Let's imagine an organization that decides to run projects on Agile, as it believes this will increase the quality of its products and shorten time to market. A pilot team is organized to implement Agile practices, and it gives excellent feedback on the process. The team members are thrilled with the new practices. After a setting up few more Agile teams and their pilot projects, the organization decides to roll out Agile in all the projects across the organization.
After some time, though, concerns arise among the employees regarding the transformation to Agile. These become the biggest force against Agile adoption in this organization. The concerns include:
- Feeling threatened, as some of the roles appear redundant
- Fear of breach of privacy due to the open work environment
- Fear of loss of individual identity or the "heroism" factor that existed while working in silos
The Human Resources department of the company can play an important role in addressing these concerns. It can be a strategic, innovative partner in the company's Agile-adoption journey. To do this, HR needs to develop a model for developing and sustaining the Agile culture in the organization. Below is one such model, which starts the focus right from the hiring of new employees and goes through organizational restructuring, performance management, and retention of motivated employees.
Hiring the best
Hiring an employee with right attitude and mind-set is the first step toward building an Agile organization. The focus should be to get the right individual, one who fits the organizational and team culture. Hiring a good manager who has an Agile mind-set is as important as hiring an Agile developer. HR can help get existing team members involved in interviewing the candidates and providing feedback. The interview questions should be well prepared to help everyone get to know the candidate's inclination toward Agile software development. Pairing the candidate with existing team members to solve a small problem is a great way to learn about the candidate's competence and suitability to the existing Agile team culture.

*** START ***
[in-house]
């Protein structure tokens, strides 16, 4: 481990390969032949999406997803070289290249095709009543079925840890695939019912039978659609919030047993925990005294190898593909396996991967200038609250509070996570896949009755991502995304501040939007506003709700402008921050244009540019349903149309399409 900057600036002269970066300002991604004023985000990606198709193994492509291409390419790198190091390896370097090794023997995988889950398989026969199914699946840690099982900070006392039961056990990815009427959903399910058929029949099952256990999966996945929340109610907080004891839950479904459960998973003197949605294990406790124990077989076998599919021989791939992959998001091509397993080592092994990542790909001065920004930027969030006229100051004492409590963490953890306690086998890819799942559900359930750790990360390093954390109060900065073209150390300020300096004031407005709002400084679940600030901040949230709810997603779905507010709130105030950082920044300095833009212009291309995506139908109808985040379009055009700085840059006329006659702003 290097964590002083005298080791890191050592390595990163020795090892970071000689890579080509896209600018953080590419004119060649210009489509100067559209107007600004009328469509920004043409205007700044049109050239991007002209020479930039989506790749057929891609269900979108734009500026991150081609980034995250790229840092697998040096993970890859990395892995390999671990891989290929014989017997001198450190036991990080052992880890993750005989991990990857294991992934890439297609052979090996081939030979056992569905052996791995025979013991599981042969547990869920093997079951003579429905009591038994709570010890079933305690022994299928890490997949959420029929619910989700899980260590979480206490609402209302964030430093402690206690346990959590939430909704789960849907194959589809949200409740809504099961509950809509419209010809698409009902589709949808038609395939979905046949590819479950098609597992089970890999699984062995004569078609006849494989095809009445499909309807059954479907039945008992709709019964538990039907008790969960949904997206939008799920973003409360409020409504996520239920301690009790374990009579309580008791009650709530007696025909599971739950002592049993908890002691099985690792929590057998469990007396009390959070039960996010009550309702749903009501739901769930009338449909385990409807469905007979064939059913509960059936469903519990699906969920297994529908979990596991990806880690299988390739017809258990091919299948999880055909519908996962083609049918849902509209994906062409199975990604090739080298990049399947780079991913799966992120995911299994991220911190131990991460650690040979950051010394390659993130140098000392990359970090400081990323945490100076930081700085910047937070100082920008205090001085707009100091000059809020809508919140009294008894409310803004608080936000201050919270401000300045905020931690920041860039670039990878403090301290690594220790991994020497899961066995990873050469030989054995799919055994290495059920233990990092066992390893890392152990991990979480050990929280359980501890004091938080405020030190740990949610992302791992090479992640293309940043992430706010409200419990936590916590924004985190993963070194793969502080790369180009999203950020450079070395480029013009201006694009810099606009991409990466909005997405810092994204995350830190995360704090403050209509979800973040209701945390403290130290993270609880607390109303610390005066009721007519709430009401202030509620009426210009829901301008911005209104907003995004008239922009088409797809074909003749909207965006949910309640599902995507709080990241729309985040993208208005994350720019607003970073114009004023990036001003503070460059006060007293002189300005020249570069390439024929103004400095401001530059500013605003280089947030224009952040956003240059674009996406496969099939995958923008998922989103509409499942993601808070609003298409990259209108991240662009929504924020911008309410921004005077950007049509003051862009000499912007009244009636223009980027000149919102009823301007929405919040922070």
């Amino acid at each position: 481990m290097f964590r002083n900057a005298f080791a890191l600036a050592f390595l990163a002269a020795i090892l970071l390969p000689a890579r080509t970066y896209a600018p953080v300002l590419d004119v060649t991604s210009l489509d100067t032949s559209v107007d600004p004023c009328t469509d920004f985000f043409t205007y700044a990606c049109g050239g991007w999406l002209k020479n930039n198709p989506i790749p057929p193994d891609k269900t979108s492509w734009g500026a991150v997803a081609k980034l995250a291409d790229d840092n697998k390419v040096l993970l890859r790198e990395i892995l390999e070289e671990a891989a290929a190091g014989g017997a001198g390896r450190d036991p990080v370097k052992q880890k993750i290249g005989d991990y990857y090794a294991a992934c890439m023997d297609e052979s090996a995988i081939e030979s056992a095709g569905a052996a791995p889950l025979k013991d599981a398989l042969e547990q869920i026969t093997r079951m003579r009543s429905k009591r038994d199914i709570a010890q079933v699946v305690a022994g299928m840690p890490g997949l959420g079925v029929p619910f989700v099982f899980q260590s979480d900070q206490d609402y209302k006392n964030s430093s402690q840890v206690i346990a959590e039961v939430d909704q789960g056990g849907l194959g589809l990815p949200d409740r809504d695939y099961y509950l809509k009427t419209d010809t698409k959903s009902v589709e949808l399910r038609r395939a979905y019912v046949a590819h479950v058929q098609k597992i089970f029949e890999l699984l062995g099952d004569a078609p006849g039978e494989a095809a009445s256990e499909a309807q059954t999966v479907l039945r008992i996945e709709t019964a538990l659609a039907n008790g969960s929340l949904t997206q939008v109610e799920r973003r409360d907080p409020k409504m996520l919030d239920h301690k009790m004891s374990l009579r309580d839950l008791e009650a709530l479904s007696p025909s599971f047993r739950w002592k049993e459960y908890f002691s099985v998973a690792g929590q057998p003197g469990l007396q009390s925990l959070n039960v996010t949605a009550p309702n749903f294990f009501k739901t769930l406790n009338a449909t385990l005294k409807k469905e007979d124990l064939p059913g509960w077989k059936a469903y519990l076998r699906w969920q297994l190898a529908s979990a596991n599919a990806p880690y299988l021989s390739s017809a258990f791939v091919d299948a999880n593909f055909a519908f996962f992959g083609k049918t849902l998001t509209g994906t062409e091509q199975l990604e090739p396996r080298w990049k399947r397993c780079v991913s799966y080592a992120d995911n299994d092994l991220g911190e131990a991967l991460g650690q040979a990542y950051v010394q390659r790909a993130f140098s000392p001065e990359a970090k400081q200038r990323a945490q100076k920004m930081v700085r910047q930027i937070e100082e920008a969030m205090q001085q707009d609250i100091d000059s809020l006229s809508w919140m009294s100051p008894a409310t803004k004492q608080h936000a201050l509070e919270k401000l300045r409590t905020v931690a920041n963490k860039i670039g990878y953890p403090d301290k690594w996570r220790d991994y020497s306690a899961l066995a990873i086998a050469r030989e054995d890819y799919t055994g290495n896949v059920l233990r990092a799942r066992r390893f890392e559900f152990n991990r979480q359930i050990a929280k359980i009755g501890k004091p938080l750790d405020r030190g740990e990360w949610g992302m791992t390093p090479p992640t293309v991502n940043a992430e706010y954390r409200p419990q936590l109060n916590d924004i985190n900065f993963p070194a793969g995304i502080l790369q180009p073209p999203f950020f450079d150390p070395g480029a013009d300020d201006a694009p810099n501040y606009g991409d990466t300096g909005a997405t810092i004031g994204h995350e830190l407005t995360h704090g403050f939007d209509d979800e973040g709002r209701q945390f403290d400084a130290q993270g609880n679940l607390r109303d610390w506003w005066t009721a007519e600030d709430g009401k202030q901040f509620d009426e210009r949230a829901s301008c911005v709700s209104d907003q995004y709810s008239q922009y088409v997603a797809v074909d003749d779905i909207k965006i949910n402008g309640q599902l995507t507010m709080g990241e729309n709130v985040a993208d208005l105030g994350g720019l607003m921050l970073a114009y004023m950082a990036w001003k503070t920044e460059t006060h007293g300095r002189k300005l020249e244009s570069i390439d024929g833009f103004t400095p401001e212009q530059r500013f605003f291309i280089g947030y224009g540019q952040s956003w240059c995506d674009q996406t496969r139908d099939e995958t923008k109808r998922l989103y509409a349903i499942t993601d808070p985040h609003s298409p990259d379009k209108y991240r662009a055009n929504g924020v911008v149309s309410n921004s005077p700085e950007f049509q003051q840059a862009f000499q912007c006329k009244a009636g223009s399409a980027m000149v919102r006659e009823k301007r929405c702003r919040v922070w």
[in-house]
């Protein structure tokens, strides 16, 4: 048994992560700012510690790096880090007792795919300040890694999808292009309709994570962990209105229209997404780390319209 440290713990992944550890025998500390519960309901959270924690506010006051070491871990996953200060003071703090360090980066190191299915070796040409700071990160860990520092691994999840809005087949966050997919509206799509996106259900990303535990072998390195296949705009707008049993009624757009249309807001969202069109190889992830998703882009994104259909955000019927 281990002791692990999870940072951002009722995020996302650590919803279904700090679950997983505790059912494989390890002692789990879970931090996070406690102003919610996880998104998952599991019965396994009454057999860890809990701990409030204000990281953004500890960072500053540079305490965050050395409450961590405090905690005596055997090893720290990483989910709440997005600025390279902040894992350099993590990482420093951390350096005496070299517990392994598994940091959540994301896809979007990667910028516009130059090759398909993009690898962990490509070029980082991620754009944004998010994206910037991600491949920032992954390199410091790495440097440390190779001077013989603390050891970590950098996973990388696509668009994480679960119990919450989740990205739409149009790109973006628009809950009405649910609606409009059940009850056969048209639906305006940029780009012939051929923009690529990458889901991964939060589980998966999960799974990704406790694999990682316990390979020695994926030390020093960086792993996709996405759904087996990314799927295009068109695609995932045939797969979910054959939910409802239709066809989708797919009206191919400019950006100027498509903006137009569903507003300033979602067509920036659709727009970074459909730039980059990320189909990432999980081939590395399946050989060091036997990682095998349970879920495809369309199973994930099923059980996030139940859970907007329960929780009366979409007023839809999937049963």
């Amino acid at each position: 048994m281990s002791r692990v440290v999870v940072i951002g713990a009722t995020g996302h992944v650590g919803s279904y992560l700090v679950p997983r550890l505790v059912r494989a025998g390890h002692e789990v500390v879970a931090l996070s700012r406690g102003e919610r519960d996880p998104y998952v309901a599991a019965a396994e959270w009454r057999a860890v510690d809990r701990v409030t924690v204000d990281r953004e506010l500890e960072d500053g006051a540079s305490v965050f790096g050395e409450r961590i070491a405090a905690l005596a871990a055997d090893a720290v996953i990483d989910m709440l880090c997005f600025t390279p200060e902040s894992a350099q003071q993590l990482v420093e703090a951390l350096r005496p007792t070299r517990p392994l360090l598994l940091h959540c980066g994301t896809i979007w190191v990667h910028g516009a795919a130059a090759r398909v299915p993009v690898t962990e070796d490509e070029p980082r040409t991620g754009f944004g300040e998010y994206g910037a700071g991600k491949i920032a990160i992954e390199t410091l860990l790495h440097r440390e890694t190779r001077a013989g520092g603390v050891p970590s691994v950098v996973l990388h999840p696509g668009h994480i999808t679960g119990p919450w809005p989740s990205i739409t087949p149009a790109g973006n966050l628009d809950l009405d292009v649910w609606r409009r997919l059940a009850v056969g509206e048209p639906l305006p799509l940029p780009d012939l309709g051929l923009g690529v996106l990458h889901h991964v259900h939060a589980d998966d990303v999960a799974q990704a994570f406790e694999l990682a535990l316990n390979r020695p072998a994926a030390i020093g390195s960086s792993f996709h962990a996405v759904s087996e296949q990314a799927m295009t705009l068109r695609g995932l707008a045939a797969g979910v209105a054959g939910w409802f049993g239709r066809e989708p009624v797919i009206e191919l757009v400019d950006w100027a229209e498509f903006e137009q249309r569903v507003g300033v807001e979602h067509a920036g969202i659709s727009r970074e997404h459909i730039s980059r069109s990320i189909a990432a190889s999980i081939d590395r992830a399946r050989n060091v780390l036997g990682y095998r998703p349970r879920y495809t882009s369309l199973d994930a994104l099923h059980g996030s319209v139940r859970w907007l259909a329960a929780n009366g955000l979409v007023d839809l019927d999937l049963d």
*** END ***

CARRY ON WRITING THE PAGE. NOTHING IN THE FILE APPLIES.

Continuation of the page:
The role of HR becomes prominent in organizational restructuring, both in terms of redefining roles and creating open work spaces for Agile teams.
- Redefining roles and responsibilities: With Agile comes flexibility in terms of roles and responsibilities. HR's task is to define the structure of the new, flexible roles and responsibilities and to address any problems employees have during the transition.
- HR can promote teamwork and cross-functional teams by scheduling trainings/soft-skills courses for existing employees, and by setting the right expectations during induction for new employees.
- For the roles that require change during an Agile transition, such as the role of the traditional project manager, HR can work with the management team to redefine the path to work as ScrumMaster, product owner, or another client-interfacing role.